On and on they went. Cadmus thought the cow would never stop, and other people who had heard the strange story began to follow too, and they were all very tired and very far away from home when at last the cow lay down. His companions were delighted and began to cut down wood to make a fire, and some ran to a stream to get water. Cadmus lay down to rest close beside the cow. He was wishing that his mother and brothers and Theseus had been with him now, when suddenly he was startled by cries and shouts and screams.
He ran towards the stream, and there he saw the head of a big serpent or dragon, with fiery eyes and with wide open jaws which showed rows and rows of horrible sharp teeth. Before Cadmus could reach it, the monster had killed all his poor companions and was busy devouring them. The stream was an enchanted one, and the dragon had been told to guard it so that no mortal might ever touch the water, and the people round about knew this, so that for a hundred years none of them had ever come near the spot.
The dragon had been asleep and was very hungry, and when he saw Cadmus he opened his huge jaws again, ready to devour him too. But Cadmus was very angry at the death of all his companions, and drawing his sword he rushed at the monster. With one big bound he leaped right into the dragon’s mouth, so far down that the two rows of terrible teeth could not close on him or do him any harm. The dragon lashed with his tail furiously, but Cadmus stabbed him again and again, and in a short time the great monster lay dead.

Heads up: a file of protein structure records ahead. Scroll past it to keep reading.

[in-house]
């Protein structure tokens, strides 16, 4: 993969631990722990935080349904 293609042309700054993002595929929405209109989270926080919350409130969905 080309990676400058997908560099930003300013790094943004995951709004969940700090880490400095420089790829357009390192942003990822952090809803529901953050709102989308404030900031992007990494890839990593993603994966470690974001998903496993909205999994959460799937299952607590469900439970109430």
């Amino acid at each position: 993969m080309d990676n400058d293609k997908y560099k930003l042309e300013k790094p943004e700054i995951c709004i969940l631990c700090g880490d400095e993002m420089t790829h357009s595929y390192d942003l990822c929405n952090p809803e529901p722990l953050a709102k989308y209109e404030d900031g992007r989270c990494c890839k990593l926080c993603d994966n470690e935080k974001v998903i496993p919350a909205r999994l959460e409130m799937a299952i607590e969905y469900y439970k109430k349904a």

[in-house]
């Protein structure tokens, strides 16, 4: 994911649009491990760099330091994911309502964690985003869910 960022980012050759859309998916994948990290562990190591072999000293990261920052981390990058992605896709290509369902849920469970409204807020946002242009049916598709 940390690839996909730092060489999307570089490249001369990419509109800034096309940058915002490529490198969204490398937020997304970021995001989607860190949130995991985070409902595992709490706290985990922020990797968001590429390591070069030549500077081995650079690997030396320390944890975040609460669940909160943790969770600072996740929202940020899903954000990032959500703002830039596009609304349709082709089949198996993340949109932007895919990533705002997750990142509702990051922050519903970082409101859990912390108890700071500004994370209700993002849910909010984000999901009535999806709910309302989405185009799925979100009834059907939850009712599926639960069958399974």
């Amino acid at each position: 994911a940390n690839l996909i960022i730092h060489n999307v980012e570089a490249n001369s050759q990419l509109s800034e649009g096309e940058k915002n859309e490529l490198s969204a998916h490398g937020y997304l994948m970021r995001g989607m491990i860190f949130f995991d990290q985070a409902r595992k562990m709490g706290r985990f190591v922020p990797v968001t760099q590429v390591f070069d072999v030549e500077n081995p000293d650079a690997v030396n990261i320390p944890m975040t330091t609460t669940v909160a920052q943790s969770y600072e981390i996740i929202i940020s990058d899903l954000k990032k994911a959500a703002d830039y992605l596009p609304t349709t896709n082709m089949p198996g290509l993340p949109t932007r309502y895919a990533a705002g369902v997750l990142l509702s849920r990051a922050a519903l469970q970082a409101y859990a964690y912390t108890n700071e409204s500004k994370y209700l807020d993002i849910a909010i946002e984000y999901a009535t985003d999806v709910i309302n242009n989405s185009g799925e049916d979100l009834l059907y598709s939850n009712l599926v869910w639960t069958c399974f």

“What shall I do now?” he said aloud. All his companions were dead, and he was alone once more. “Cadmus,” said a voice, “pluck out the dragon’s teeth and plant them in the earth.”
Cadmus looked round and there was nobody to be seen. But he set to work and cut out the huge teeth with his sword, and then he made little holes in the ground and planted the teeth. In a few minutes the earth was covered with rows of armed men, fierce-looking soldiers with swords and helmets who stood looking at Cadmus in silence.
“Throw a stone among these men,” came the voice again, and Cadmus obeyed. At once all the men began to fight, and they cut and stabbed each other so furiously that in a short time only five remained alive out of all the hundreds that had stood before him. “Cadmus,” said the voice once more, “tell these men to stop fighting and help you to build a palace.” And as soon as Cadmus spoke, the five big men sheathed their swords, and they began to carry stones, and to carve these for Cadmus, as if they had never thought of such a thing as fighting each other!
They built a house for each of themselves, and there was a beautiful palace for Cadmus made of marble, and of fine kinds of red and green stone, and there was a high tower with a flag floating from a tall gold flag-post.
When everything was ready, Cadmus went to take possession of his new house, and, as he entered the great hall, he saw a lady coming slowly towards him. She was very lovely and she wore a royal robe which shone like sunbeams, with a crown of stars on her golden hair, and round her neck was a string of the fairest pearls.